Yesterday I said I would be spending all of today on getting the entries page done. I did work on the date parser part of the entries view function, but I didn’t fully implement the views function yet.
Initially when I thought of building the Daily Standup Meeting Logger, I decided to give one single master password and whoever wants to access it, will just type the password to login.
- But whenever someone leaves the team, you have to reset the password.
- If the password is leaked, because someone decided to write it down on a post it, you have to reset the password.
- And giving different set of permissions for developers vs non-developers with a single password is hard.
Since I already have a users table with all types of users in the system, I decided to add a password field to it. I hate having to handle user’s authentication and would prefer to not have a password based authentication at all. But for the v0.1 milestone that I have set for Sunday (16 April), I decided to go with the traditional route of having a email/password combo.
Lot of people make mistakes when storing passwords. I don’t want to reinvent the wheel, so I just use bcrypt for hashing the passwords. Flask-Bcrypt is a very easy to use extension which handles salting and hashing the passwords.
Even though an user system is available, the only way to add new users is through the flask shell command line tool or insert queries in the DB directly. I think for v0.1, I can live without an UI for user management.
Second part of what I did today was to slap on a Bootstrap base template for the project so that the UI looks pretty. Bootstrap is my preferred way to get out of designing a good user interface.
Though the base template is put in place, I have integrated only the login template with bootstrap. I haven’t even written the views for displaying or updating the entries.
Tomorrow I will be concentrating on adding/updating/viewing the entries.
Everyday at work, the first meeting (of the numerous ones) we have is the backend team’s daily standup meeting. This is an important meeting because this is the only time and place where we get to discuss what we would be working on to build/improve the main platform/product of the company.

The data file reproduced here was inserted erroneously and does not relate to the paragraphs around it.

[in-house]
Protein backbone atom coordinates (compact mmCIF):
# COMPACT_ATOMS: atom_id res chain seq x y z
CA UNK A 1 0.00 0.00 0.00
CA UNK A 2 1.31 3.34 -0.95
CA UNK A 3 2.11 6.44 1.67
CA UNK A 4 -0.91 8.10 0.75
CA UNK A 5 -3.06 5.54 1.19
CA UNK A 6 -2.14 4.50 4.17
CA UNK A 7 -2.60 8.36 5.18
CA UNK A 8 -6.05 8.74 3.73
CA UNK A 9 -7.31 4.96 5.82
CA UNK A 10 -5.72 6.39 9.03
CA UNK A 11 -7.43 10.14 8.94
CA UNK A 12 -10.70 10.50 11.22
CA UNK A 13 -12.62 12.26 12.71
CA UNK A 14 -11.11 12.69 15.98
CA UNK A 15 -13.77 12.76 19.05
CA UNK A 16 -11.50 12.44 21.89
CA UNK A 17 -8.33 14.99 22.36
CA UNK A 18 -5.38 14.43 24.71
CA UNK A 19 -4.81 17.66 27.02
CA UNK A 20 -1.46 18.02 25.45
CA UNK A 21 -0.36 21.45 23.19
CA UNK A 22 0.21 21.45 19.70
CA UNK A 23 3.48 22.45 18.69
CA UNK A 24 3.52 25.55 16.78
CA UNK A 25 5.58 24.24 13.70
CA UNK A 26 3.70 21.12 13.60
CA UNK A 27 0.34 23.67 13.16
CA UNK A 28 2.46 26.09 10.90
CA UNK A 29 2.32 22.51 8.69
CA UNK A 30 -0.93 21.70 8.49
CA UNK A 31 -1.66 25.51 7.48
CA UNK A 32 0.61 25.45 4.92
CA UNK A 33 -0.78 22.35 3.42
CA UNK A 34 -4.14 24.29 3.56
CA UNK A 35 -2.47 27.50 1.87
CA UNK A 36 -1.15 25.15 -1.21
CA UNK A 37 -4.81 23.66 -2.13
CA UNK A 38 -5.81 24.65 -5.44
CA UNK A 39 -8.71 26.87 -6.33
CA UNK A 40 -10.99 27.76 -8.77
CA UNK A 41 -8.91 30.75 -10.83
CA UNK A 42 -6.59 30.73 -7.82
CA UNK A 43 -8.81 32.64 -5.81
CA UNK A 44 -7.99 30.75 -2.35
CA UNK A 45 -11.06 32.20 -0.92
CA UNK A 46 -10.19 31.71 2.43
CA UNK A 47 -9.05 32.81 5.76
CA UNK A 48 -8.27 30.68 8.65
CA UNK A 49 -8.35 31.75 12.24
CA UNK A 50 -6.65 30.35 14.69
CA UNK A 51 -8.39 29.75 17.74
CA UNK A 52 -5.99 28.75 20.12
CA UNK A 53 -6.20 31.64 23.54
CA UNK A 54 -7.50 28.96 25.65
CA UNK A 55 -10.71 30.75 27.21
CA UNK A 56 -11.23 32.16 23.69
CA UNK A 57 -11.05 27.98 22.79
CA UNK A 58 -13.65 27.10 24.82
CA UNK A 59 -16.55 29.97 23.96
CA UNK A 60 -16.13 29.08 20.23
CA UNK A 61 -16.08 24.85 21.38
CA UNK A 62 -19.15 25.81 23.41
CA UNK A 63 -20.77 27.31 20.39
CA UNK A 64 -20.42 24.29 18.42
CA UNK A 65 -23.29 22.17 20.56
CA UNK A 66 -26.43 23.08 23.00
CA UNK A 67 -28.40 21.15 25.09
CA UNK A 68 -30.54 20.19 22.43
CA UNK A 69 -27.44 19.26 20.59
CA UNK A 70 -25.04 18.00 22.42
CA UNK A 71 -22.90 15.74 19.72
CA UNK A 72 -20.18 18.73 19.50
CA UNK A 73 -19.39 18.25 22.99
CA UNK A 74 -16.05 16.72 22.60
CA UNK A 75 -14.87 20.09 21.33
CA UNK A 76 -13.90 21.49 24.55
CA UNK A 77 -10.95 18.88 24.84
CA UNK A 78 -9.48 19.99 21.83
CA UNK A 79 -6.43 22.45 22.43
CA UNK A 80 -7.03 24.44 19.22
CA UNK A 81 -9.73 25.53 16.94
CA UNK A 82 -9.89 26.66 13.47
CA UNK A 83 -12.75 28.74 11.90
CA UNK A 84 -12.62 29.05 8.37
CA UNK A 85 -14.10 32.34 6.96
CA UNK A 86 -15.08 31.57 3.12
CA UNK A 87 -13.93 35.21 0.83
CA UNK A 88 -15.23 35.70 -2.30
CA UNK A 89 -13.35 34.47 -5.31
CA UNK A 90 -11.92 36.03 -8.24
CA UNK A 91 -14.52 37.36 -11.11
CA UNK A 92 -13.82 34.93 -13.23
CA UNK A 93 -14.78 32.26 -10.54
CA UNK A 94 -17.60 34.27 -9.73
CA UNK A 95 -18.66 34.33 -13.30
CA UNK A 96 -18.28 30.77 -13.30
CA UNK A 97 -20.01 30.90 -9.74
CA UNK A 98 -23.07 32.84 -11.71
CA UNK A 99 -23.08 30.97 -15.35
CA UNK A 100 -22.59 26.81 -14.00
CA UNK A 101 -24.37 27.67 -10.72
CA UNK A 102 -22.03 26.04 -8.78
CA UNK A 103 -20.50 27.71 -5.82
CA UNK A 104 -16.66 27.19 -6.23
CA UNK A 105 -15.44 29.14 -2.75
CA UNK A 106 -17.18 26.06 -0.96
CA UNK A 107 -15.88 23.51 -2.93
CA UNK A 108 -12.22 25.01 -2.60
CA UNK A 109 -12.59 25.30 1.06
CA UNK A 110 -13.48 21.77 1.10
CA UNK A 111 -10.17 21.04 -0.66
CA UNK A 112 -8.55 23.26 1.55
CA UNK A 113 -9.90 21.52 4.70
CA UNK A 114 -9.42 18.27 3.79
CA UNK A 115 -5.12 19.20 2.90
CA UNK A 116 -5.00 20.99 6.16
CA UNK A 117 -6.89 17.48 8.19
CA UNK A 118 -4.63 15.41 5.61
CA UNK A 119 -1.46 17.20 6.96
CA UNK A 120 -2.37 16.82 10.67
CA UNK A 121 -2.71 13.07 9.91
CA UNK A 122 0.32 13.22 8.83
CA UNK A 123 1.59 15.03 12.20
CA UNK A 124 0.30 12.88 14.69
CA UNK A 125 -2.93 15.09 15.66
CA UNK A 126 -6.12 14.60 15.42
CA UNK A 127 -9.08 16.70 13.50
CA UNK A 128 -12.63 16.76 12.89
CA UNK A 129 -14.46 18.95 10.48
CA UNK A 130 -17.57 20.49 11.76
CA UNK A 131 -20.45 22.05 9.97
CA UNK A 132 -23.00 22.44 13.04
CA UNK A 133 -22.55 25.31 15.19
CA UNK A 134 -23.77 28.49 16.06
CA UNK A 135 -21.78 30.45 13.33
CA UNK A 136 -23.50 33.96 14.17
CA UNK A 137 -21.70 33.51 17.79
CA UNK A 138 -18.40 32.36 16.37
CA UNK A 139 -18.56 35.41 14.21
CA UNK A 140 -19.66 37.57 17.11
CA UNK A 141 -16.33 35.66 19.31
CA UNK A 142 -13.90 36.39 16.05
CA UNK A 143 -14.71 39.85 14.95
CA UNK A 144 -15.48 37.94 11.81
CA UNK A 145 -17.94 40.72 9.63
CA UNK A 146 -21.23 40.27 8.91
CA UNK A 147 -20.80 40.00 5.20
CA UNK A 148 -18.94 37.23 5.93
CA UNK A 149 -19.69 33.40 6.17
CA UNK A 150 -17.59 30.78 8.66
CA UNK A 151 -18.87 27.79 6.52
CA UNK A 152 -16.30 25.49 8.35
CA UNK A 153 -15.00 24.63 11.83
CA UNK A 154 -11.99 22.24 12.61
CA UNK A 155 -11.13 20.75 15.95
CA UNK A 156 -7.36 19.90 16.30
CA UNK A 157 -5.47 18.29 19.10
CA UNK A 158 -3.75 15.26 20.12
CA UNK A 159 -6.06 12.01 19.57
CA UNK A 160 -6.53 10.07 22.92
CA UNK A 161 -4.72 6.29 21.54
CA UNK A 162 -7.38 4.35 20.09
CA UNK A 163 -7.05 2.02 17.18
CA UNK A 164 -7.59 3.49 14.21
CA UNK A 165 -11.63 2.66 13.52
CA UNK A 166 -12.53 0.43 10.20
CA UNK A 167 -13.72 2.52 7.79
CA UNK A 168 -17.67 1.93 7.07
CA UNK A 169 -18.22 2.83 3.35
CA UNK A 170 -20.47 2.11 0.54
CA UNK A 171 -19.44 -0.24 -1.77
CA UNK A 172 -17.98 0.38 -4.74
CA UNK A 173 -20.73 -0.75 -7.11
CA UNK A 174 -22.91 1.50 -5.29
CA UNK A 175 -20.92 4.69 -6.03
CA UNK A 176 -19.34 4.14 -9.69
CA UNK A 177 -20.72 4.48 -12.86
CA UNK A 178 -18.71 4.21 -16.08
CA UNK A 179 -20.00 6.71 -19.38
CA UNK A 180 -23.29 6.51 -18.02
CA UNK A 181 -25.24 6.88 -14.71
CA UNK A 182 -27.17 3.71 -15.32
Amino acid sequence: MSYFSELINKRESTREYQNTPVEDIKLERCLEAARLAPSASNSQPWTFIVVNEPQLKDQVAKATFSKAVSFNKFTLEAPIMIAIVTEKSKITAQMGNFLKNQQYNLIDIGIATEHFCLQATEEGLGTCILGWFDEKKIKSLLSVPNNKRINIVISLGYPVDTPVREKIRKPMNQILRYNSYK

We also discuss on what pending delivery items are there and what is in each team member’s todo list. There are other standup meetings about what we have for day’s delivery and that doesn’t exactly follow a template of a standup meeting.
Yesterday I wrote about how to use a very simple timing context manager to measure how much time your python code/functions take. There might be times when you want to restrict how long your code executes. Python’s
resource module in the standard library gives you an easy way to do that and more.
There are many times when you would want to see how much time your program takes to execute. The easiest way to do it on a unix system is to use the
time command before running the program.
Technical Debt is a term that most developers have heard of. Even if you haven’t heard of the term, I am pretty sure you would have done something in your programming career that is a technical debt.
Technical Debt is a metaphor referring to the eventual consequences of poor system design, software architecture or software development within a codebase.
In most cases, it is that quick and dirty hack your manager asked to put in just so that he could deliver it to the client.